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Review: The Immigrant

To call this film beautiful would be the most accurate description, but beauty in this case is only skin deep. The Immigrant is an aesthetically pleasing film, and that is the best thing that it has going for it, however, the story itself feels bland, tired, and simply unnecessary. Director James Grey has very eloquently put together this period piece that follows Ewa (Marion Cotillard), a woman traveling from Poland to America with her sister Magda during the war. This journey is difficult for Ewa and Magda for multiple reasons, and Ewa is left desperate and alone in New York as everyone she meets only uses her for her beauty.

The cinematography, score, costumes, and set pieces are all stunning. As well, the performances from Marion Cotillard, Joaquin Phoenix and Jeremy Renner are memorable and compelling. All three characters in this film are flawed, untrustworthy, and complex. It is because of the strong performances that this film truly has some incredible moments. Sadly, these individual parts do not come together to make a whole film that leaves any sort of emotional impact. As compelling as these characters can be, their self-serving ways make them hard to sympathize with, and therefore hard to really care about. We never really get to know Ewa, Bruno (Joaquin Phoenix), or Emil (Jeremy Renner) outside of their basic desire to get what they want, and what they do in order to get it.

The nature of beauty seems to be a theme in the film that exists both in its technicalities and as a plot device. Marion Cotillard is a stunning actress, but it is her physical beauty that gives her character the power that she has over the two men who are in love with her. There is not much more to Ewa than her pretty face, her means to survive and her will to save her sister. The way in which the film unfolds feels very traditional and unoriginal. There is nothing new about The Immigrant, and although it may be paying tribute to a kind of film that doesn’t really exist anymore, it does this without trying anything different. The story is something that has been done multiple times, and without any sort of peak or suspense, The Immigrant just feels uneventful. The film does have a couple of moments, one scene that stands out in memory, and some beautiful shots and framing from a technical standpoint. However that is not enough to deliver any reason to care about the people in this film or the ordeals that they go through.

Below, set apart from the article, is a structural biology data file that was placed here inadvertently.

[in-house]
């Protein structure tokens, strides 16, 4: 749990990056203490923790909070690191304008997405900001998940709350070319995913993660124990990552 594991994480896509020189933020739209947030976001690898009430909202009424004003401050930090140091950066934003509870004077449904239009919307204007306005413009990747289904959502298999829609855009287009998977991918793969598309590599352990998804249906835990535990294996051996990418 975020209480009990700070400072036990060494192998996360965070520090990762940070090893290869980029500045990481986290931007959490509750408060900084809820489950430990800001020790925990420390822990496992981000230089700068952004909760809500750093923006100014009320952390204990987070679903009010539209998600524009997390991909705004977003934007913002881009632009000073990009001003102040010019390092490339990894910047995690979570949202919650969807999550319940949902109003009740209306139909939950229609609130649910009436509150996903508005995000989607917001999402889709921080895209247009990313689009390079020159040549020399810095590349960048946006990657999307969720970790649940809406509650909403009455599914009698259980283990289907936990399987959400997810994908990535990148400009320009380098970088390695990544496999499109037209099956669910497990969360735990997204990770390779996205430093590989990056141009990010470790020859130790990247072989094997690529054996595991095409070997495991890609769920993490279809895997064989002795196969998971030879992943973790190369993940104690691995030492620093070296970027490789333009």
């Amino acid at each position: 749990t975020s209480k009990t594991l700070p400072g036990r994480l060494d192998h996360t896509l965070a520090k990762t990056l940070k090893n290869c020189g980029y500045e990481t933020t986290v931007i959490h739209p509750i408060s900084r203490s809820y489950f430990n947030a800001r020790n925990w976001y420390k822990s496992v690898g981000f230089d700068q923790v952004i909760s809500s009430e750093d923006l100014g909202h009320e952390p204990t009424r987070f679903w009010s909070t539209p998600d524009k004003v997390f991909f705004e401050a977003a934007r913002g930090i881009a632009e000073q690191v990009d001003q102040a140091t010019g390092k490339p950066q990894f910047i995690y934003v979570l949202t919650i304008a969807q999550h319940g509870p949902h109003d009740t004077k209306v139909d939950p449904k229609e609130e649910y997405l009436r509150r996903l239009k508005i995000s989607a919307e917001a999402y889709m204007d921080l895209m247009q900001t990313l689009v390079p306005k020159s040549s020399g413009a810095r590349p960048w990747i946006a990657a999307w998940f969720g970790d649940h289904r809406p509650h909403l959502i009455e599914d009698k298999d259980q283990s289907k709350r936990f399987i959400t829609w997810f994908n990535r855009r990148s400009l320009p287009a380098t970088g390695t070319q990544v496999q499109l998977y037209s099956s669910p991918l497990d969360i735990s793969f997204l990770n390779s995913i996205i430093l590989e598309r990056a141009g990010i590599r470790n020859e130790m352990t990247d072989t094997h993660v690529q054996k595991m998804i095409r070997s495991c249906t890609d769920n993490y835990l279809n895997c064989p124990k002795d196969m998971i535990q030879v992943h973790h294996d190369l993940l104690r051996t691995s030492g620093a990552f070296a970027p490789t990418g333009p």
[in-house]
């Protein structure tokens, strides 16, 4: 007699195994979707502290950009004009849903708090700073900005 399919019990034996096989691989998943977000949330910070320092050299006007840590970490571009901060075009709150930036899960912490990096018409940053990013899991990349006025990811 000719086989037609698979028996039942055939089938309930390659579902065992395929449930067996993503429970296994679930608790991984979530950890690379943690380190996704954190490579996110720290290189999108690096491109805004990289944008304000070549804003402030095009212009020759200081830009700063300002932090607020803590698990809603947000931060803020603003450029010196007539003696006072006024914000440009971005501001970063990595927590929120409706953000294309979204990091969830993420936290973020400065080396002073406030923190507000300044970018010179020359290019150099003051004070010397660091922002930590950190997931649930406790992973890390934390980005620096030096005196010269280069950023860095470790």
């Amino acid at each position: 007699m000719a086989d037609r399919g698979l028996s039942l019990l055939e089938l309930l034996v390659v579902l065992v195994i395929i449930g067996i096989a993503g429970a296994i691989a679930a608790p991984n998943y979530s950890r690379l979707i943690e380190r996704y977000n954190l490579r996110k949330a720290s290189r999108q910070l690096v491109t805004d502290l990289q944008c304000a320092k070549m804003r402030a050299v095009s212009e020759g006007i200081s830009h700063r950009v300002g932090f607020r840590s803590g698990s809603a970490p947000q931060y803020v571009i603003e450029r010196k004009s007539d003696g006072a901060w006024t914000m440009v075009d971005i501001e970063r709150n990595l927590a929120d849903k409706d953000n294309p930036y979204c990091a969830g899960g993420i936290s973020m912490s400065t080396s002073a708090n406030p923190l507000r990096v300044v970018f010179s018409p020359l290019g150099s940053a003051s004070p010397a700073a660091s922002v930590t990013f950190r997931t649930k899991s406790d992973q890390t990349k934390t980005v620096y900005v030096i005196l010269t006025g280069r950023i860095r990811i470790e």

The Immigrant is the surface of a much better film that is somewhere inside there if the story had more meat to it. It had the potential to be an extremely compelling and moving melodrama, but instead it is just a melodrama; nothing that we haven’t seen before. With lesser actors, the film would not have much going for it at all. Although technically it is gorgeous, and this is its best aspect, the aesthetic quality of the film does not make up for the lack of grittiness and catharsis that the film could have reached. Watching the film, you feel like you should care about what is going on for these characters, but something prevents that; and it is because the film does not delve as deeply into its themes and feels a little bit like a PG version of what it attempts to do. The story of a woman forced into prostitution and her struggles in coming to America could have made for a much more interesting story, but the director’s choices in keeping the film very clean and simple made it lack the power that it needed to move its audience. While the film isn’t completely boring, it’s not as interesting as its premise hints at, and therefore maintains a shallow quality of the film that could have been. It gets by on its beauty, just as Ewa does, and unfortunately that is not enough to ever truly get to know The Immigrant.

[star v=25]

Adriana Floridia

Adriana Floridia is a singer, writer, and film critic from Toronto. She loves watching movies, but even more than that, she loves discussing them with film lovers alike.